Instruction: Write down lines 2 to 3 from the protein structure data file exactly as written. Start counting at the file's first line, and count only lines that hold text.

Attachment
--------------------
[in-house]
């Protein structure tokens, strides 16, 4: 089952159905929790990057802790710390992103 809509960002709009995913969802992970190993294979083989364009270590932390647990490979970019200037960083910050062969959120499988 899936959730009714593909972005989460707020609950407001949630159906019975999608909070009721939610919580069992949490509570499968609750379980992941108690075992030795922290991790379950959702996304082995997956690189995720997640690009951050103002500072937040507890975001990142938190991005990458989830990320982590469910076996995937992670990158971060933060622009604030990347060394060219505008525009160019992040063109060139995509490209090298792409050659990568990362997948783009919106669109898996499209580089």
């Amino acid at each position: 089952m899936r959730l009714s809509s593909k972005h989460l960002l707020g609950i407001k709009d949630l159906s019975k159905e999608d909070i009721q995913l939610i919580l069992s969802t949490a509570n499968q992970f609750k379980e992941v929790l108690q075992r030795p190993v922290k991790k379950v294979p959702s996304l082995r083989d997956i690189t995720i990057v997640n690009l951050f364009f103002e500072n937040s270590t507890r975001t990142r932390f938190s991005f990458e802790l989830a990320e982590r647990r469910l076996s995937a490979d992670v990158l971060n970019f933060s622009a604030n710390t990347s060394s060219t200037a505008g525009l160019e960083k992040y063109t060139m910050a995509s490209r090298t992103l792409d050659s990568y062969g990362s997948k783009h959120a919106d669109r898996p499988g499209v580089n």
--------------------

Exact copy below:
């Protein structure tokens, strides 16, 4: 089952159905929790990057802790710390992103 809509960002709009995913969802992970190993294979083989364009270590932390647990490979970019200037960083910050062969959120499988 899936959730009714593909972005989460707020609950407001949630159906019975999608909070009721939610919580069992949490509570499968609750379980992941108690075992030795922290991790379950959702996304082995997956690189995720997640690009951050103002500072937040507890975001990142938190991005990458989830990320982590469910076996995937992670990158971060933060622009604030990347060394060219505008525009160019992040063109060139995509490209090298792409050659990568990362997948783009919106669109898996499209580089």
């Amino acid at each position: 089952m899936r959730l009714s809509s593909k972005h989460l960002l707020g609950i407001k709009d949630l159906s019975k159905e999608d909070i009721q995913l939610i919580l069992s969802t949490a509570n499968q992970f609750k379980e992941v929790l108690q075992r030795p190993v922290k991790k379950v294979p959702s996304l082995r083989d997956i690189t995720i990057v997640n690009l951050f364009f103002e500072n937040s270590t507890r975001t990142r932390f938190s991005f990458e802790l989830a990320e982590r647990r469910l076996s995937a490979d992670v990158l971060n970019f933060s622009a604030n710390t990347s060394s060219t200037a505008g525009l160019e960083k992040y063109t060139m910050a995509s490209r090298t992103l792409d050659s990568y062969g990362s997948k783009h959120a919106d669109r898996p499988g499209v580089n």